If anyone could justifiably complain about the predicament in which they had been placed, it would be Haris Georgiades.
Just a month after the new Cypriot government took office in March, Michael Sarris, the former World Bank economist serving as finance minister, abruptly resigned, saying his work negotiating Cyprus’s €10bn bailout was done. President Nicos Anastasiades surprised many by picking Mr Georgiades, a 41-year-old finance ministry newcomer to replace him. Mr Georgiades was made responsible for implementing the programme’s bank overhaul and tough austerity measures over the next three years.
But if the British-educated Nicosia native has any resentment over being handed such a poisoned chalice – or the process by which the bailout, which he helped negotiate, was agreed – he is not saying.
“It’s very tempting to go back and become part of the blame game: I will refrain from doing it,” Mr Georgiades said on the sideline of his first EU finance ministers’ meeting in Dublin. “One could have a lot to say about the way decisions were taken and then changed. One could have a lot to say about the warnings of the new Cypriot government itself. I will not get into such a discussion. We have a task ahead of us, and that’s where we shall concentrate our efforts.”
Cypriot officials acknowledge that Mr Georgiades got the job more out of political loyalty than his knowledge of international finance. A long-time party stalwart, he first headed Mr Anastasiades’ office when he was still opposition leader nearly six years ago, and became one of the small clique of loyalists that the president relied on during the final, fraught bailout negotiations.
With relations between Mr Anastasiades and Mr Sarris strained – the then-finance minister handed in his resignation before jetting off on a failed last-minute attempt to enlist the Kremlin’s help– Mr Georgiades became one of two close aides who finalised the deal with negotiators.
EU officials expressed annoyance at the time. “Anastasiades is not listening to any experts any longer,” complained one senior eurozone official involved in the talks. But Mr Georgiades said he believed the deal signed with the EU and International Monetary Fund could return the island to prosperity.
“We are determined to adopt and implement all those reform measures which we should have adopted a long time ago but we failed to do so,” Mr Georgiades said. “I am a pragmatist. I recognise difficult times are ahead but at the same time [amid] this bleak outlook, I am optimistic.”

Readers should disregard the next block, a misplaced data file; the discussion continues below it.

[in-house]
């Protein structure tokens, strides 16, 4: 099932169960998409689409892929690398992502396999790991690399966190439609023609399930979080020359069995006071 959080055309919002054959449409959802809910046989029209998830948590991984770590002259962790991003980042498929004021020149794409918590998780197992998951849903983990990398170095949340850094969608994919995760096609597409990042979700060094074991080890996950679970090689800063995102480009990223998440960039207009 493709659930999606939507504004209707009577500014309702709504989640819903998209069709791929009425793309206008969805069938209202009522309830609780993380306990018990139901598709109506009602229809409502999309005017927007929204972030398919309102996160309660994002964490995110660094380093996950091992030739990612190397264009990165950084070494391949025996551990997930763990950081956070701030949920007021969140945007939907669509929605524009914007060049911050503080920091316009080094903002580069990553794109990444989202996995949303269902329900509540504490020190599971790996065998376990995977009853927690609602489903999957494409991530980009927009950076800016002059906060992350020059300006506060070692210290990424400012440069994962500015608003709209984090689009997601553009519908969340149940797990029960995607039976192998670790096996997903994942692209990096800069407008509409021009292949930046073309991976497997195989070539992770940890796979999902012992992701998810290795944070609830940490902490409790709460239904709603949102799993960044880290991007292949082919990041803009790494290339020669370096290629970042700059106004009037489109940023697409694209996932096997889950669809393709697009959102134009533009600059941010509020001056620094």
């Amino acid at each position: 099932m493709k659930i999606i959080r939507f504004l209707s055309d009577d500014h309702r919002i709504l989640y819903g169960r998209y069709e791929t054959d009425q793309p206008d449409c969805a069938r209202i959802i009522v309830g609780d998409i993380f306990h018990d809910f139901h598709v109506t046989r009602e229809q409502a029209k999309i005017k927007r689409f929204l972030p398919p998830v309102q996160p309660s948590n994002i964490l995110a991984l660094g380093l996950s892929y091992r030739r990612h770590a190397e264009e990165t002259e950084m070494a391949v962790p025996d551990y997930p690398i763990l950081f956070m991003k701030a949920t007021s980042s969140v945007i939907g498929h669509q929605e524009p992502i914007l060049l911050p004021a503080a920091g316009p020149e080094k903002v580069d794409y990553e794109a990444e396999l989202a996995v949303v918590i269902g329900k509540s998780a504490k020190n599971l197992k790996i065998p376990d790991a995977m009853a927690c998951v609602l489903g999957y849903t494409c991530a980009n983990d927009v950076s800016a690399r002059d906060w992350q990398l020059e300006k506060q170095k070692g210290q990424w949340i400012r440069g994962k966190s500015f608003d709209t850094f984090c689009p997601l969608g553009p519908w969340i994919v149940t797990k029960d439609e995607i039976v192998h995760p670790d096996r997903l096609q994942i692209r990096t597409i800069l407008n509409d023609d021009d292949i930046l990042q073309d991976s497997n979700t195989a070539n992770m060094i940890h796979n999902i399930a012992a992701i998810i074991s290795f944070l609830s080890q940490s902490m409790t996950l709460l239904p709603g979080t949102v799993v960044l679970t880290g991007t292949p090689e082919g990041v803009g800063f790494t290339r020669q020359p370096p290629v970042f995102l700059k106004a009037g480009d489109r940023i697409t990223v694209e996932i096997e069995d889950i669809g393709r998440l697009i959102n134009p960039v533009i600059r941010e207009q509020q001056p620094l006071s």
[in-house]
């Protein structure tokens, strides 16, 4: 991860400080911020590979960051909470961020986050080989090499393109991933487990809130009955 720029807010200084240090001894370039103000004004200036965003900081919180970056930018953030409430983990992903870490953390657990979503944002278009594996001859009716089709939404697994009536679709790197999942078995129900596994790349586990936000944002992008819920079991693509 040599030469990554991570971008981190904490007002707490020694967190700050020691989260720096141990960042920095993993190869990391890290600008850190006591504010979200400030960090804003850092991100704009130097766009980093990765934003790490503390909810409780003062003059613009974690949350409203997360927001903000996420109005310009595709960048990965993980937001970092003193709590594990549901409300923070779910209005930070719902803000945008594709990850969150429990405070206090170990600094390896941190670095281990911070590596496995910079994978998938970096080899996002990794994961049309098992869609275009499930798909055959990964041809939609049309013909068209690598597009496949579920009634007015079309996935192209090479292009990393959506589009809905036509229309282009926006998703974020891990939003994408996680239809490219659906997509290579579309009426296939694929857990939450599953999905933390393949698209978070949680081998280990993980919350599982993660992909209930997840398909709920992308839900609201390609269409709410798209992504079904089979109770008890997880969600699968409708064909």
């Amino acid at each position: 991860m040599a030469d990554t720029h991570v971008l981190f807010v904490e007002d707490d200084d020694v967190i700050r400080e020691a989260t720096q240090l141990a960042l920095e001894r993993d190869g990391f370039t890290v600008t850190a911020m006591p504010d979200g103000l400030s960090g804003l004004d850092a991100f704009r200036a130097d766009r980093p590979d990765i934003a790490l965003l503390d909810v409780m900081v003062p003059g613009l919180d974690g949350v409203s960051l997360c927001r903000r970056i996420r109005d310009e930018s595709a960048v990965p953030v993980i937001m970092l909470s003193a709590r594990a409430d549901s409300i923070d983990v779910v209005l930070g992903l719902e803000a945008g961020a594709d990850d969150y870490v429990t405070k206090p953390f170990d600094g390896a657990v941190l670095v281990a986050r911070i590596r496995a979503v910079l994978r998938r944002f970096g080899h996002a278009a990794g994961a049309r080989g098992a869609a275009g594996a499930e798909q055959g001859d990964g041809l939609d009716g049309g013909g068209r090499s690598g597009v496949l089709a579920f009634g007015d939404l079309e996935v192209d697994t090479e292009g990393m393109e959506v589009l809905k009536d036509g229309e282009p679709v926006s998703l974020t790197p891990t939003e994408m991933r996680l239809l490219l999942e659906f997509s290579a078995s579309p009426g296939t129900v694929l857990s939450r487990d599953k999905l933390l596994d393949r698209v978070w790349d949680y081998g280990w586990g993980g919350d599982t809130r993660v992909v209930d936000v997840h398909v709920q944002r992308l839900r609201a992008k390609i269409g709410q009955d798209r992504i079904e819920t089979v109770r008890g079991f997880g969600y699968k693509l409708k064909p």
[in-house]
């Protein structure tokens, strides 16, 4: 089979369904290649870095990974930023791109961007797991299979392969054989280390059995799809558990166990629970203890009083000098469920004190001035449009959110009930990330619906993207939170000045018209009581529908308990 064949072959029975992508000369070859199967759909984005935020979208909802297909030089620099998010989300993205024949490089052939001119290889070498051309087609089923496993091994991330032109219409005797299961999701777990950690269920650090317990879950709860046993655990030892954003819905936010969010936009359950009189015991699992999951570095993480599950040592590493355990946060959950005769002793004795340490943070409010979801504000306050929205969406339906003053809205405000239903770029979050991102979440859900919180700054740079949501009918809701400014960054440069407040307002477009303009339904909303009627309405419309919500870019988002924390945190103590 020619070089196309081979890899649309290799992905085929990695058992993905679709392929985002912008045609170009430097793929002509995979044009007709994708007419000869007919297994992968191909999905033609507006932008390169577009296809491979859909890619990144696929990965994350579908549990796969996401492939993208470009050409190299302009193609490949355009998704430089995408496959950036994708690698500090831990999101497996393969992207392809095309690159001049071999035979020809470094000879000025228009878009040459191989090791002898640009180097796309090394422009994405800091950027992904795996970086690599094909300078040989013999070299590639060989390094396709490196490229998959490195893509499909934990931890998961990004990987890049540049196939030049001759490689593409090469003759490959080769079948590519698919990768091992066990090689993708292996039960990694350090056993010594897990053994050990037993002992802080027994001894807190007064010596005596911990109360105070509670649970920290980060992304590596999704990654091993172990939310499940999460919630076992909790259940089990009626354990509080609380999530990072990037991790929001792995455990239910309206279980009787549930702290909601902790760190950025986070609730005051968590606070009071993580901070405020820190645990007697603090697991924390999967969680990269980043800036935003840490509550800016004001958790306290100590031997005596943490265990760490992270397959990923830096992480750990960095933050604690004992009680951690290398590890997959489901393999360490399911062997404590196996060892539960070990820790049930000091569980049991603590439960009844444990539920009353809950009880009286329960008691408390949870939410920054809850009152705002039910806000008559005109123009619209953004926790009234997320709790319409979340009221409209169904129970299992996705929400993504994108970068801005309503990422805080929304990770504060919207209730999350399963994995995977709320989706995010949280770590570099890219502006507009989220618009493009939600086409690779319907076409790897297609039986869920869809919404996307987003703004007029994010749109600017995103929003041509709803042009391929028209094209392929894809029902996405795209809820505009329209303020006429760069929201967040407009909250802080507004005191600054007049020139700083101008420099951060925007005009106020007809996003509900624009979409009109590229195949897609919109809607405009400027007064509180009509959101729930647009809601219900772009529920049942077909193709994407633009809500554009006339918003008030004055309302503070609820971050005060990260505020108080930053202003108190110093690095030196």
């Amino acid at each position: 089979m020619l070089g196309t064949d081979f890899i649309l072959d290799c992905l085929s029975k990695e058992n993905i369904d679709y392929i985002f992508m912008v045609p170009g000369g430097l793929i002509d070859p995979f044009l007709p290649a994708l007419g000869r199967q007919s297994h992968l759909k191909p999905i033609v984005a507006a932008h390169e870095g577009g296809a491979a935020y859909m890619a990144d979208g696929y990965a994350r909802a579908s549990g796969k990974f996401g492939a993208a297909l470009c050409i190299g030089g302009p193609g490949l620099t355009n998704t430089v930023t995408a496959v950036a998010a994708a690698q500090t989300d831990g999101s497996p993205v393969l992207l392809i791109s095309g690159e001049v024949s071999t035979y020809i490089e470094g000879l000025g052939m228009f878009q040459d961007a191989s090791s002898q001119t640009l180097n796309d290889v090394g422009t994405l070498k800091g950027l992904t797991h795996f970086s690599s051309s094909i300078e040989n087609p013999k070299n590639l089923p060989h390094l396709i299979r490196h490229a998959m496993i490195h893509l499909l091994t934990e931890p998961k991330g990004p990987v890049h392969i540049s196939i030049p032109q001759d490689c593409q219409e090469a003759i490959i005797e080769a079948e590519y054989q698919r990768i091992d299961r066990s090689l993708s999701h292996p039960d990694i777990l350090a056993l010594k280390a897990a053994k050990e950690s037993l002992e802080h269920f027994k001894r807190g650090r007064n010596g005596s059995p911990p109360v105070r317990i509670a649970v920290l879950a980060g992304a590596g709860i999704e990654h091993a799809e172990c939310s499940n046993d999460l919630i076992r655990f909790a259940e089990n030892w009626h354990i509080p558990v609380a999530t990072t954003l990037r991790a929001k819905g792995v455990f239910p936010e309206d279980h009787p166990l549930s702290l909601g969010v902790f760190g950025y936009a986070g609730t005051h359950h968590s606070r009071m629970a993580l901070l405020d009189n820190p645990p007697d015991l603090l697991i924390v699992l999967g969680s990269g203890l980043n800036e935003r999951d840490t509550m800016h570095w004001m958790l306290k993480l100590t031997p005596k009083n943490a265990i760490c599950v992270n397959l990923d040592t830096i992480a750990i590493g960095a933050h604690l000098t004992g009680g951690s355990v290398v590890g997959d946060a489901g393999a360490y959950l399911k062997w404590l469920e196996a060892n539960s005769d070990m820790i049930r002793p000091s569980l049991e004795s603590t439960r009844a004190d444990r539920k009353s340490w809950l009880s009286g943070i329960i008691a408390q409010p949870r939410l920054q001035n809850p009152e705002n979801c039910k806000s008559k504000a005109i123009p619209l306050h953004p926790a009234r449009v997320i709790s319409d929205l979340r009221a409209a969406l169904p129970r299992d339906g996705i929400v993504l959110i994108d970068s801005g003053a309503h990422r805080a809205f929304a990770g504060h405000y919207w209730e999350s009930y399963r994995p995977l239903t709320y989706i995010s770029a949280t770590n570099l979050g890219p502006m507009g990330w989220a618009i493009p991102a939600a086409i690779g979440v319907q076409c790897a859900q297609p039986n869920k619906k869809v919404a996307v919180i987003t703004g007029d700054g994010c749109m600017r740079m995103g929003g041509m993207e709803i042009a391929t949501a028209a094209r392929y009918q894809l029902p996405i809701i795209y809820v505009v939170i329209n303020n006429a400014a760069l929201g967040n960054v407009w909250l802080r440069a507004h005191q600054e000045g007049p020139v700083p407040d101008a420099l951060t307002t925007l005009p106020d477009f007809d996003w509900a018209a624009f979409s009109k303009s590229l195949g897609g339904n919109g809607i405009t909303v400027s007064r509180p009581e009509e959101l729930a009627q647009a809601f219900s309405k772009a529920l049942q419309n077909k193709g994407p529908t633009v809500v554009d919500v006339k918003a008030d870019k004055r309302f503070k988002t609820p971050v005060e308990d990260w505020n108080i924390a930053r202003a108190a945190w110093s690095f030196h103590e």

Instead of relying on the country’s collapsed banking sector, which had been the source of Cypriot growth since the 1974 Turkish invasion, the government would instead focus on “traditional industries” such as tourism and shipping, and “developing new industries, such as energy”. The natural gas reserves that lie just offshore remain a tantalising prospect for returning to prosperity.
Mr Georgiades would not debate the growth projections contained in draft bailout documents that estimate Cyprus shrinking 12.5 per cent over the next two years but returning to growth in 2015 – figures that many economists believe are too optimistic.
But he said the chance of income from natural gas before the end of the three-year bailout could make those figures look more realistic. “These revenues have not been included anywhere,” he said. “It does not mean they will not be coming and this offers an answer to the sustainability of our debt.”
First, his government must survive the bailout’s immediate fallout. A stand-off with Cyprus’s central bank governor continues to threaten progress. Four bank board members have resigned over the governor’s performance. But Mario Draghi, the European Central Bank president, has warned against government moves to threaten to remove the governor from his job. Mr Georgiades says he will heed Mr Draghi’s warning.
Then there is the issue of Cypriots’ attitudes towards the EU. The island’s press continues to rail against the bailout and calls for an exit from the euro to be actively considered. But Mr Georgiades insists that Cypriots understand most of the problems were brought upon them by compatriots, not outsiders.
“Of course there has been a shock. We knew the time of reckoning would come and postponing decisions was not a wise policy,” he said. “This time of reckoning has come, there is frustration about the actual remedy that was offered to us but I do not think there is an anti-European feeling.
“Nor is there an approach which places the blame on anyone else but ourselves. It is our mistakes and our hesitation to take decisions that have led us to this difficult position.”
It will be Mr Georgiades’ job to navigate a way out.
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